Ruth Arnison

Ruth

One of my poems has appeared in the poetry cards over the last five years so I added it to the poems offered anonymously to the artists. I have to admit I was quietly chuffed when it was selected! I’m not going to interview myself so will give you a quick bio and a couple of poems.

I was born in Oamaru and spent the first two years of my life in nearby Weston before we moved to Riverton. Riverton has always felt like home to me, it was a terrific community for a child to be brought up in. When I was nine we moved to Timaru and after five years there headed south again to Stirling in South Otago. Why all the moves? Well my Dad was a Presbyterian minister. After leaving school I worked for three years at the Dunedin Public Library before moving to Cromwell where I was the Librarian for a couple of years. The library is now well under water but luckily for me scuba gear was not required during my time there!

I then worked and travelled in the UK and Europe for a few years picking up an English husband, Barry, along the way. That sounds as though he was someone else’s husband when I picked him up, I assure you he wasn’t! We lived in Windermere for a while before deciding to return to NZ. And Dunedin has been our home ever since.

Barry and I have had three children – Jenny, Chris, and Robbie. Our wee Jenny was diagnosed, soon after birth, as having Edwards Syndrome and only lived for 16 days. Chris and Robbie are terrific sons, both in their twenties and studying/working in Otago. Barry has recently retired and I’m working at the University. Poems in the Waiting Room happily consumes a large proportion of my life so part-time work suits me fine!

Vicarage kids

The vicarage lolled on the other side of our
hedge. We slashed a go between hole
inventing our own church union.

We reckoned if living in the vicarage made
their dad the vicar, then our dad must be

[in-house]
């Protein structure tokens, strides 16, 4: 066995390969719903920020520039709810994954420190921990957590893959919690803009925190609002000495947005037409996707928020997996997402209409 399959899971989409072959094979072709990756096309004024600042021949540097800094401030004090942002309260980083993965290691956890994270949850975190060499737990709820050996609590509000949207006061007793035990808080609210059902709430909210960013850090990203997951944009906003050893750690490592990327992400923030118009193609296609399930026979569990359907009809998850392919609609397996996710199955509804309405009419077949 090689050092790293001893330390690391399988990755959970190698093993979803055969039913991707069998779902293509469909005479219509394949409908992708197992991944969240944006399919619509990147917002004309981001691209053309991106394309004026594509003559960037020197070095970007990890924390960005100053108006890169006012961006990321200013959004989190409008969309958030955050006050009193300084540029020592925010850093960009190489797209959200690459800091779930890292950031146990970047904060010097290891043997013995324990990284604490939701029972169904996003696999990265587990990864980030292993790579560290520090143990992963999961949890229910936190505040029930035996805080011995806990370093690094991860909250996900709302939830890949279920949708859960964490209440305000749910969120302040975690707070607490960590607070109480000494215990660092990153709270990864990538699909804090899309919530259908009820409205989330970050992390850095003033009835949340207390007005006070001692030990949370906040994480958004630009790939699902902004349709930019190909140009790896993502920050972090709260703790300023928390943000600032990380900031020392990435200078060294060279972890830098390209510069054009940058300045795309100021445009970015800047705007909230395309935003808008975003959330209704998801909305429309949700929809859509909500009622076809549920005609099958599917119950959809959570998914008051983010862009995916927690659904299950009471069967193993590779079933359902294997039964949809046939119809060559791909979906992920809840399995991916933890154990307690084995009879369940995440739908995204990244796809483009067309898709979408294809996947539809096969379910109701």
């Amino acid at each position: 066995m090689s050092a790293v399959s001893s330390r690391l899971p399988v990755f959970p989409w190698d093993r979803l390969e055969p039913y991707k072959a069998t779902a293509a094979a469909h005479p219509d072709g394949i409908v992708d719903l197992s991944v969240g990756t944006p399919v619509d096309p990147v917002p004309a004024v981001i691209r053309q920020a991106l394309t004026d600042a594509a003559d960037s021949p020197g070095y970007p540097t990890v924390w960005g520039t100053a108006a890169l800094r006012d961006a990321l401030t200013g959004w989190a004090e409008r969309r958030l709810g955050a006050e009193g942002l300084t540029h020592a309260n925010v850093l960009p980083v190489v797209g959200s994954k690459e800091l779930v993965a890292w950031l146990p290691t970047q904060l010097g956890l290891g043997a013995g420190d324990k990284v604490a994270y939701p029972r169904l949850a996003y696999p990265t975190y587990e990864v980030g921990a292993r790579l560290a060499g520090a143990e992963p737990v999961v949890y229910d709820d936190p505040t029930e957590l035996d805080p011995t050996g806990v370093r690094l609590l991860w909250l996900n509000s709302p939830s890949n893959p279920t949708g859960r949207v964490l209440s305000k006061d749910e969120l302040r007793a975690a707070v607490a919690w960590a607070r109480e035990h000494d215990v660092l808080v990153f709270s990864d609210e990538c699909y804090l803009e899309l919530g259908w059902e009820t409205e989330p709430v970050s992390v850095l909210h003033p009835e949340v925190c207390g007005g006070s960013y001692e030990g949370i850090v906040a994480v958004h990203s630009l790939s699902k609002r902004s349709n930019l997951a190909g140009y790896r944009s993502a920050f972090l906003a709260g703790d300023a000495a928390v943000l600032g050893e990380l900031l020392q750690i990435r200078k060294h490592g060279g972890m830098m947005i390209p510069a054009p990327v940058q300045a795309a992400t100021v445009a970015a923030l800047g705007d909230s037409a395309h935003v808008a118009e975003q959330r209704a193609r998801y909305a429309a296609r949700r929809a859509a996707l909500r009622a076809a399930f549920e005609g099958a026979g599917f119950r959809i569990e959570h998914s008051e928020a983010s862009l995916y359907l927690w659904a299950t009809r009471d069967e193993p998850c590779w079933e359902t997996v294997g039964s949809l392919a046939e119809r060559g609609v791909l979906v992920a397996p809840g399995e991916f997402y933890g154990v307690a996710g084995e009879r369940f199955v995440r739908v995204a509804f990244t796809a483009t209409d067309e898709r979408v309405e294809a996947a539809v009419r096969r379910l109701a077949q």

the man.

Their dad had a moonish face and always
looked puzzled. He would peer at us
over the top of his glasses,

as though he couldn’t quite remember where
we came from. And we saw him
every day!

He had a gold tooth tucked down the side
of his grin. Our dad said the bank was the
best place for gold.

On rainy days we’d weave flax mats in the
wash house. When their mum got sick of
the mess she’d shoo us off

to the TV room. We’d sink into the darkness
of the tatty leather sofa absorbing Lassie,
Gentle Ben, poachers, and

deathtraps – a world away from Riverton. And
then after scattering thanks we’d head
back through the hedge

to mum’s warmth in the coal ranged kitchen,
baby in the playpen and bible readings
after tea.

On the Millennium Track

On the Millennium Track

White cobwebs float protectively over autumn vines.
The breeze gently lifts and flips leaves like
golden pikelets.

A freelancing Huntaway joins us. Dogs must be
on leads, mutters a passing walker. We shrug
and smile, not bothering

to explain this loose connection. Distracted by
a rapid moving cotton ball, she scampers away.
This is NZ’s Lake District with rabbits

so prolific, even Beatrix would despair. Around
the corner she lies across our path, tongue
dripping from the chase, tail

wagging false recognition. Poplar candlesticks
encircle the lake’s icing smoothness
yet it reflects

a yacht’s mast as a shimmering squiggle! We
turn back into the evening, observe
our guide attaching

herself to new clients. Beached for winter, a kayak
lies upturned. He laughs and says why bother,
it looks the same either way.

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